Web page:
As I look outside at the snow-covered hills and gray skies that will be our panorama here for the upcoming weeks, I can’t help but think that just over a month ago, I was far from this scene basking in the rays of tropical sunshine, toes in the sand, taking in the myriad of blues and greens that are so characteristic of the Caribbean Sea.
I have always been one to savor smells, sounds, and tastes as they have the ability to instantly transport you to almost any time and any place. For me, the smell of melted butter is Christmas. The sound of Jason Mraz’s “I’m Yours” takes me to my college job at Bruster’s Ice Cream, and the taste of my Yia Yia’s Greek cookies floods my senses with memories of my childhood. I so love the idea of the sensory-memory connection, that I even purchased a special perfume (Diesel’s Fuel for Life) when I traveled to Mexico for my Fulbright year. Any time I get the slightest hint of that smell, I am transported to the land of late night street tacos and strolls through Chapultepec Park.
But sometimes, when your senses are so bombarded with sights, sounds, smells, and tastes, it’s funny to see what you actually remember later on. Such was the case on the lush island of Grenada. From the water taxis, to the expansive beach, to the animated open air market, my senses were saturated by the vibrant colors and sights from the moment I stepped foot on the island.
But, after the whole experience was said and done, the one thing I wished to recreate once I returned home was the Sea Moss smoothie that I had tried in the market. For some reason or another, I felt beckoned to concoct my own version of the smoothie at home. Maybe in the back of my mind, I secretly hoped that it would ferry me for a short moment to the lively atmosphere of the Grenada market, or maybe I was simply lured by a flavor that was completely new to my palate.
Whatever the case, the Sea Moss smoothie was on my mind. So, I did a little research about sea moss and here’s what I found. Sea moss, which is also known as Irish moss, is a type of seaweed that got its nickname in the 1800s because it was used during the Irish famine to strengthen the malnourished. It has a variety of health benefits. First, it is a great source of potassium which helps to improve mental and behavioral functions. It also contains algin, a phytonutrient that has the ability to pull heavy metals out of our body tissue. It is commonly used to remedy bronchitis, coughs, sore throats, and chest congestion, and the seaweed has anti-inflammatory properties and can help with joint injuries.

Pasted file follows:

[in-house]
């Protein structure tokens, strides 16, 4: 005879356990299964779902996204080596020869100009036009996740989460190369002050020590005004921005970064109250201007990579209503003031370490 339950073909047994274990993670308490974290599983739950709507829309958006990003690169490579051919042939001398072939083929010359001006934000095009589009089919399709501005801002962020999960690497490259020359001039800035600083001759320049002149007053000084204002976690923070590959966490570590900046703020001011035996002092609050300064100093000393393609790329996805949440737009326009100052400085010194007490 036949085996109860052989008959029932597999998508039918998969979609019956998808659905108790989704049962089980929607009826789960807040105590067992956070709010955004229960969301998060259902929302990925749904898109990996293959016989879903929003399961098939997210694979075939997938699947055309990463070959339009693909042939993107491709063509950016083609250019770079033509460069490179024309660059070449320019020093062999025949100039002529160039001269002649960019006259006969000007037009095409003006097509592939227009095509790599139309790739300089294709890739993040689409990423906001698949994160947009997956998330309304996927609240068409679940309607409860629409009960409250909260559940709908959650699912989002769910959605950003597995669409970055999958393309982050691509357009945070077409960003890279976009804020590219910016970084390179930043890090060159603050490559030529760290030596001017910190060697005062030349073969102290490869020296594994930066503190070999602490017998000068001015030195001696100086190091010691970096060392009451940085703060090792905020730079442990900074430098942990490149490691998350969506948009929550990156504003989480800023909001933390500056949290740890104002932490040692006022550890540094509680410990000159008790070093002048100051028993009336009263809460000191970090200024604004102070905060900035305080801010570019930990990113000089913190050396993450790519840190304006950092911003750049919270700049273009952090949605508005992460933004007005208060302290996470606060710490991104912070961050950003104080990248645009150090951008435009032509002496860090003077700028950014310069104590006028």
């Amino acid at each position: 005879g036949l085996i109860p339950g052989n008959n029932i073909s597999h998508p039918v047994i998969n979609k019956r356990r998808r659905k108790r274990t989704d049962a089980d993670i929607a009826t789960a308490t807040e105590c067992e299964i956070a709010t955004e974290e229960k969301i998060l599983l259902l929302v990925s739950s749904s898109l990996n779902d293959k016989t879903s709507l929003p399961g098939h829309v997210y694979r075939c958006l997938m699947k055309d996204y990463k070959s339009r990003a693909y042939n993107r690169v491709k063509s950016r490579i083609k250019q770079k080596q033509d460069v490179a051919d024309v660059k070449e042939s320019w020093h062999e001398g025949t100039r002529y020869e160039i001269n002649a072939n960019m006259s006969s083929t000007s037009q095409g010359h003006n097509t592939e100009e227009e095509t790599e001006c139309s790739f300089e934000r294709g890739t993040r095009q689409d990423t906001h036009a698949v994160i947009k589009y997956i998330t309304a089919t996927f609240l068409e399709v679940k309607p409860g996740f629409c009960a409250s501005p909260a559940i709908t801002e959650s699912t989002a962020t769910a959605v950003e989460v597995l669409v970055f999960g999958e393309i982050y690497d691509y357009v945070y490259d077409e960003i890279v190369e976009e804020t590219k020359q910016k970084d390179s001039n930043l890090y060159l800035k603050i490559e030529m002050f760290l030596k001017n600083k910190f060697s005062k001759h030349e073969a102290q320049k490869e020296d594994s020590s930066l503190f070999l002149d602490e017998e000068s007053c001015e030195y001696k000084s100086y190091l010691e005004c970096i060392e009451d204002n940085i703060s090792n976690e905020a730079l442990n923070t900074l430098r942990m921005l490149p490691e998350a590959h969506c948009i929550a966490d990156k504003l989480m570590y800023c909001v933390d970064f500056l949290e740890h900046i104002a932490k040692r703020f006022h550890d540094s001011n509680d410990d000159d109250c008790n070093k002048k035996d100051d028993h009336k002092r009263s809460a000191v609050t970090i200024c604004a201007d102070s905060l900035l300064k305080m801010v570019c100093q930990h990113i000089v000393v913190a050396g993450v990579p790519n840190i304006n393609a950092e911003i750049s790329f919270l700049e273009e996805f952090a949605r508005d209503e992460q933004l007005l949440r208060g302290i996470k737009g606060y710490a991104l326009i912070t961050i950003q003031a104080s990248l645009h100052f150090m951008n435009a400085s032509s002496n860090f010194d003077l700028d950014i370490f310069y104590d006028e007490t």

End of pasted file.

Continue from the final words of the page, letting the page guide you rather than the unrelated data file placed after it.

So, you are probably wondering, what does it taste like? By itself, it has an ocean-like taste. Fishy, you ask? No, it’s not fishy at all, but rather tastes mildly like seawater. When it is mixed into anything, no flavor can be detected. I have been sticking it in smoothies because it creates an amazing creamy consistency. It can also be used like tapioca or chia seeds to gel a liquid. I had read some reviews online that it would make your kitchen stink like fish. This is not the case. You do not have to cook or boil it to create the gel. You simply let the sea moss soak overnight and then blend it with water. It will gel on its own. I have kept my container of sea moss gel in the refrigerator for three weeks now and it is still good. I would only make about 1 cup (recipe below) at a time because you don’t need a lot. I also highly recommend this source for your sea moss. I really like all of the products that Terrasoul Superfoods sells.
So, what does this smoothie taste like? It is like drinking a very luscious, frosty horchata. I love the whispers of nutmeg, mace, and cinnamon that are swirled through each sip. Take a quick trip to the Caribbean with this Grenada-inspired refreshment 😉
Licuado de Músgo Irlandés
Smoothie (Makes about 2 cups)
1 TBSP prepared sea/Irish moss gel (see recipe below)
1 cup whole milk
2-3 TBSP sweetened condensed milk
2 tsp pure vanilla extract
Dash of cinnamon
Dash of mace
Dash of freshly grated nutmeg
1 cup ice
→Place all of the ingredients in a blender, EXCEPT for the ice. Blend for one minute.
→Add the ice and blend until the mixture looks almost like soft serve ice cream.
Sea Moss Gel (Makes about 1 cup)
½ cup raw dry sea/Irish moss
1 cup water
→Place sea moss in a colander and rinse thoroughly to remove the sand and dirt.
→Put sea moss in a large bowl (It will expand.) and cover with cool water. Leave the bowl sit uncovered at room temperature for 6-24 hours. (I let mine soak overnight.)
→Remove the hydrated sea moss from the water and rinse thoroughly one last time to remove any more sand. Place in a blender. Add 1 cup of fresh cool water and blend on high speed until a smooth gel forms, about 1-2 minutes.
→The sea moss gel will keep in the refrigerator for 2-3 weeks.
- I used raw milk (my new favorite obsession) to give added health benefits to this smoothie.
- You could substitute a healthier sweetener, like coconut sugar, for the sweetened condensed milk if you’d like, however the sweetened condensed milk provides the same flavor as the smoothie we had in Grenada.